This post explores 6 ways to make a Labour Ward hospital room feel more comfortable when you give birth. As an Independent Midwife and Pregnancy Yoga Teacher, I’ve learnt that there are some things you can do to reduce stress during labour. And things are getting stressful in the land of maternity care and specifically labour care.
Current COVID-19 situation and how it affects Maternity Services
As we are now in our second week of lockdown, many NHS home birth services are being stopped, some Birth Centres are closing its doors, and women herded to the Labour Ward. Many women want to know how to make the Labour Ward feel more comfortable.
The NHS is overstretched – with 1 out of 4 healthcare professionals not at work due to self-isolation. Midwives who are also dual qualified as Nurses are being pulled into caring for Covid-19 patients. This leaves a very short supply of midwives to look after women.
Furthermore, London Ambulance Service (LAS) has reported that the pandemic has overstretched their resources. Due to this, anyone requesting their attendance may receive a delayed response or be guided to use alternative methods of transport. The LAS have said it may be necessary for a midwife to consider recommending that the woman prepares to utilise her own transport, or taxi should this situation arise. It is due to this, that many NHS Trusts are closing their homebirth services.
However, two London hospitals that remain fully committed to homebirth services are Chelsea and Westminster and West Middlesex University Hospitals. I applaud them.
I can also understand women who do not wish to go into hospitals amongst Covid-19 patients and would rather stay at home. Or women who planned on going to Birth Centres where the environment is less medicalised but see themselves being forced to go to Labour Ward due to closures.
The first piece of advice would be to remain at home for as long as possible. You’ll be more comfortable in your own home and your labour will progress more easily as a result. You are also protecting yourself by limiting your exposure to the outside world.
Here are 6 ways to make your Labour Ward room more like home.
- Home comforts
One way to make your Labour Ward room feel more comfortable is to bring in your own fluffy pillow. The ones at the hospital are as flat as a pancake and each woman is only limited to one. Use a colourful pillowcase so no one can mistake it for the hospital’s pillow. Keep your toothbrush and face wipes handy. They can leave you feeling refreshed during a long labour.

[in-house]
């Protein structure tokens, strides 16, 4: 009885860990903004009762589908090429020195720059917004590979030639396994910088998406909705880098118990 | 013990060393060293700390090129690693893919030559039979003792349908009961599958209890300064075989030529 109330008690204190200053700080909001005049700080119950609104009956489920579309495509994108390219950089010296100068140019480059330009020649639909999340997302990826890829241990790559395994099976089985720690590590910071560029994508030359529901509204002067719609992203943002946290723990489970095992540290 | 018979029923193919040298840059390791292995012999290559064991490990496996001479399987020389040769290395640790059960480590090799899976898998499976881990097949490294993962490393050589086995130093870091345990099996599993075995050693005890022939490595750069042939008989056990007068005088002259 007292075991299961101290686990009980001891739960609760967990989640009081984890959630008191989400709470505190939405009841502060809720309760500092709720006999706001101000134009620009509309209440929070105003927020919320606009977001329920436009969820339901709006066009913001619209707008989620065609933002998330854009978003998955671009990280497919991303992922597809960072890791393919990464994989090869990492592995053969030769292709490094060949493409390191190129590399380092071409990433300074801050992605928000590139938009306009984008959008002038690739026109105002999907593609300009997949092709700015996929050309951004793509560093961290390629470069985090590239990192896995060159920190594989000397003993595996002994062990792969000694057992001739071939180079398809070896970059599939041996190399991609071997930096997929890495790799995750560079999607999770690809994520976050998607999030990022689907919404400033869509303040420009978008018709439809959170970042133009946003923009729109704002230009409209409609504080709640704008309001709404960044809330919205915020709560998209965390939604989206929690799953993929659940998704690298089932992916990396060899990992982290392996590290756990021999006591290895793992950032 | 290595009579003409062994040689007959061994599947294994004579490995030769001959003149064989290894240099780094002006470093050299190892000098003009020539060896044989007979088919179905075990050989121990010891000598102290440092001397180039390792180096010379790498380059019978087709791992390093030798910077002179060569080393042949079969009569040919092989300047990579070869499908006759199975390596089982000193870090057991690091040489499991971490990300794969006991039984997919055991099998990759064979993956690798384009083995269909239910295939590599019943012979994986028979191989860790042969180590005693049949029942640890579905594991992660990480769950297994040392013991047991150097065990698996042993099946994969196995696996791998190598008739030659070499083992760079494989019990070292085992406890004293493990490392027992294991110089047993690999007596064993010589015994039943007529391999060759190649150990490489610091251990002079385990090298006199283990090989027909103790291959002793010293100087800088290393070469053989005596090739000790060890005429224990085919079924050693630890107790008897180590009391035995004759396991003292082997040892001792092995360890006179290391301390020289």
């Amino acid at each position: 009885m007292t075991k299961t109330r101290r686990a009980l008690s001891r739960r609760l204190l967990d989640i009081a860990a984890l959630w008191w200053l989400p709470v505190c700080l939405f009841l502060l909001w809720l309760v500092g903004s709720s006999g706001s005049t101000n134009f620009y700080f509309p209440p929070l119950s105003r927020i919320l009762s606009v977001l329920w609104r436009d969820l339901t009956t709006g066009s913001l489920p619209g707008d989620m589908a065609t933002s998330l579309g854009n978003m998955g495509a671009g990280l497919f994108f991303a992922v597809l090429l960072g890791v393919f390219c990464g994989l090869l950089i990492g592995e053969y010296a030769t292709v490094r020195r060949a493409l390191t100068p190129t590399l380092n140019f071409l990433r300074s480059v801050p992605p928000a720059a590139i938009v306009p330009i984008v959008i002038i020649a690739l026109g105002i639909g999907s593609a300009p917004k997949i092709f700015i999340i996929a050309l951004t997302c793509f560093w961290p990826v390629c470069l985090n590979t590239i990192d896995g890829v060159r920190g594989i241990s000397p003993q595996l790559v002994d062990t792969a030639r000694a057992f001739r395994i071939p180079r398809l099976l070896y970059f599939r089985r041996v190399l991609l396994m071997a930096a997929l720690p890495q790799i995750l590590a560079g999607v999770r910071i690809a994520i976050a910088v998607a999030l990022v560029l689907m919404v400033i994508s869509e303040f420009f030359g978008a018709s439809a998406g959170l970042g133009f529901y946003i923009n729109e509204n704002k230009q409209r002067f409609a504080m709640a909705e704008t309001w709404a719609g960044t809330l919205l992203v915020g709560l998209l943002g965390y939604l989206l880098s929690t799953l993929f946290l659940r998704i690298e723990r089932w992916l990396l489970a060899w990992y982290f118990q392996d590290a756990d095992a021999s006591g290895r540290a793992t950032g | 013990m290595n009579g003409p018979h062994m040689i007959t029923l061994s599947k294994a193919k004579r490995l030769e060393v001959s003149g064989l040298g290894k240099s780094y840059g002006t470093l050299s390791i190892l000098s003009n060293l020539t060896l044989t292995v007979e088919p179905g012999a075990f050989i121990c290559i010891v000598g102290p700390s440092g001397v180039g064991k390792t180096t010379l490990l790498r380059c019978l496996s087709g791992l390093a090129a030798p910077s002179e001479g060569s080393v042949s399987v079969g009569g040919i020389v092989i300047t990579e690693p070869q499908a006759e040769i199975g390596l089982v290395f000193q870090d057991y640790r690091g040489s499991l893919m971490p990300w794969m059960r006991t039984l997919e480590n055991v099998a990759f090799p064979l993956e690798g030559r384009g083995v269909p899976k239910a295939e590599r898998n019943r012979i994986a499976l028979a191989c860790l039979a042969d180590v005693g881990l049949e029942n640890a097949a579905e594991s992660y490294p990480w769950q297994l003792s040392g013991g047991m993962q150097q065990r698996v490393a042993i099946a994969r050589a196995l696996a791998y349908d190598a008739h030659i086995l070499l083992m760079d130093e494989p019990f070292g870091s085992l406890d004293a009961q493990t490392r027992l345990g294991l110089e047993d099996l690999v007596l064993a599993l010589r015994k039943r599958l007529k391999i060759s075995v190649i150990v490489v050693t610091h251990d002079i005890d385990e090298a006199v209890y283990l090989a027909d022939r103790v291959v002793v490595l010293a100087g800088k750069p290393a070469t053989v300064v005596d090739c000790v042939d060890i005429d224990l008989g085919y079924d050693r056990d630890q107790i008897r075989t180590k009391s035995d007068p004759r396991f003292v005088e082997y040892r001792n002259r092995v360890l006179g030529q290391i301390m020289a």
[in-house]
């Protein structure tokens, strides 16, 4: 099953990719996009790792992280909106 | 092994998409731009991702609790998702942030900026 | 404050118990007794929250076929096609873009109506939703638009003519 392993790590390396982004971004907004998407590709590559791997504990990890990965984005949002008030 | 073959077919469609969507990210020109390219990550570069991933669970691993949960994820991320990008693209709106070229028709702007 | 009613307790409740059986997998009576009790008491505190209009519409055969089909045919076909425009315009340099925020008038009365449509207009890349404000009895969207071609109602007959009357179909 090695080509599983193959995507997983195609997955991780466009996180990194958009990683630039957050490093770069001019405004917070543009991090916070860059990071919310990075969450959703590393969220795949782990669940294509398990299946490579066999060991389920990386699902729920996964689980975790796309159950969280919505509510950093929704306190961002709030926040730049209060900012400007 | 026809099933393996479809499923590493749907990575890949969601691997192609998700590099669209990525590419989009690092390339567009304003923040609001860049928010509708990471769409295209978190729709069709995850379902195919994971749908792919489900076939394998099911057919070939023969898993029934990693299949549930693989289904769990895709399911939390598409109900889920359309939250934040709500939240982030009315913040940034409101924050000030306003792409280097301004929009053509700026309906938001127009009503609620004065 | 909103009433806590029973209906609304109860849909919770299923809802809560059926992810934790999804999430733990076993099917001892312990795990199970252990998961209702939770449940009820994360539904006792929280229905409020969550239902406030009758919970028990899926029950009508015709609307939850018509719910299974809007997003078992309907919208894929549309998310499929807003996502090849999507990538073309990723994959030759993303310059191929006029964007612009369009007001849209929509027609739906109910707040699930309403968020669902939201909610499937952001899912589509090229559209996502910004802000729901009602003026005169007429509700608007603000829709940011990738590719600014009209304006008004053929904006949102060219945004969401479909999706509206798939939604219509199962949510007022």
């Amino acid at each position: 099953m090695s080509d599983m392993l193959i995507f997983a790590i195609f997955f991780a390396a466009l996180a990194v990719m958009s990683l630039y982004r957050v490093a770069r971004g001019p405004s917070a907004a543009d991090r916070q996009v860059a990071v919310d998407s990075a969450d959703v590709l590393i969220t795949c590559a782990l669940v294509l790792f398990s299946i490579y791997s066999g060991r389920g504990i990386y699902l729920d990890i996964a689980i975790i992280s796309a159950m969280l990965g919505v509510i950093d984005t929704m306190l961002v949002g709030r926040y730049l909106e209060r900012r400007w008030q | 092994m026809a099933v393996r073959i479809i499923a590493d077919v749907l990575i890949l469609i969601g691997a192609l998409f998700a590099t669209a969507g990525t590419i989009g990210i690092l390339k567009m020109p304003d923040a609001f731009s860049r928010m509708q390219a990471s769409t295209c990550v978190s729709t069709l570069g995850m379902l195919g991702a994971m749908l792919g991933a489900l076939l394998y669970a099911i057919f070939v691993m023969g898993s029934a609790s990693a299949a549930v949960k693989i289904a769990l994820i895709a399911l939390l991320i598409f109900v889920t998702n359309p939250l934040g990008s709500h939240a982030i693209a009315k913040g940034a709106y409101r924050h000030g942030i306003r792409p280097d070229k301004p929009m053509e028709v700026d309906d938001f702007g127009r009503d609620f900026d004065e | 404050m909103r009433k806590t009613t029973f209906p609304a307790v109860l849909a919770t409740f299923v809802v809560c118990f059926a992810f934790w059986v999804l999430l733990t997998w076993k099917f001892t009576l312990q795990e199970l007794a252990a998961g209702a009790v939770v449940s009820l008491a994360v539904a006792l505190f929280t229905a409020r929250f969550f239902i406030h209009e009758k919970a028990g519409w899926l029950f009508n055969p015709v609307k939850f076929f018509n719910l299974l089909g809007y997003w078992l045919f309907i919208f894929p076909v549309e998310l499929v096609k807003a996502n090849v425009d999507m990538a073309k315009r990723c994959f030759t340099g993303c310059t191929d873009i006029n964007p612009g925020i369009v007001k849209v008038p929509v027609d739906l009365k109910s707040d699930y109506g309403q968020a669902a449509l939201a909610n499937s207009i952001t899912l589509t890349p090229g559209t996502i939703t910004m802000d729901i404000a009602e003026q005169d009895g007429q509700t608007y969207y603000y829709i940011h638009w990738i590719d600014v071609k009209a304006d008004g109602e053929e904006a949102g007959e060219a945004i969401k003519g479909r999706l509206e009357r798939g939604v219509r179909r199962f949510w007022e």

2. Create an ambiance
Buy some battery-operated candles to dot around the room and turn the room lights off. Room lights should only be switched on if there is a medical necessity. Curate your favourite tunes to make yourself your birth playlist – whether that is meditation music, hypnobirthing tracks, or energetic house music. Bring a diffuser and your favourite essential oils. Aromatherapy is a great tool in labour. My favourites are frankincense, orange, lavender, peppermint.
3. Stay mobile
Sit on a birthing ball (ask for one to be brought from Birth Centre or bring your own). Stay Upright, leaning Forward and Open the pelvis – UFO. In my pregnancy yoga classes we practise movements and poses that all contribute to UFO. It is so easy to lie down on the bed. But your labour will go a lot quicker if you stay upright and move around. You can ask the midwife if there are any mats or beanbags available. You could raise the bed height so you can stand and have something to lean on. Gravity will not only help your baby navigate your pelvis, but also will take away the back pain that is common during labour. You can learn these in my pregnancy livestream yoga classes.
4. Keep hydrated and nourished
Bring snacks that are easy to digest – energy bars, bananas, coconut water, smoothies. The best bottle is a reusable bottle with an incorporated straw. Cups are such a faff and often water can be spilled or the angle isn’t easy to drink from when you’re moving around in labour. These straws mean you can be in the strangest position and still get your thirst quenched. You also know how much you are drinking. Just remember to go to the toilet frequently!
5. Use warm water
Even if you don’t have access to a birth pool, you can still have a shower. All labour ward rooms should have access to your own bathroom with a shower. Water works so well as pain relief. Just remember to take off your TENS machine before hopping in the shower! How about slowing down your breath during surges – see my post on Breathing during Labour.
6. Prepare for the long-haul
I don’t mean to pack for a month’s stay, but if you are in there for an induction of labour then it is likely you will be there for a while. Take items to keep you occupied – audiobooks, download tv series, magazines. Bring ear plugs and eye mask – because your rest is also important, and there will be lots of noise both inside the room (from various machines) and perhaps noises from outside the room from your neighbour.
However, there is also the alternative of giving birth at home with the two hospital Trusts I mentioned above (if you live in London) or with Independent Midwives. Find your nearest Independent Midwife on www.imuk.org.uk.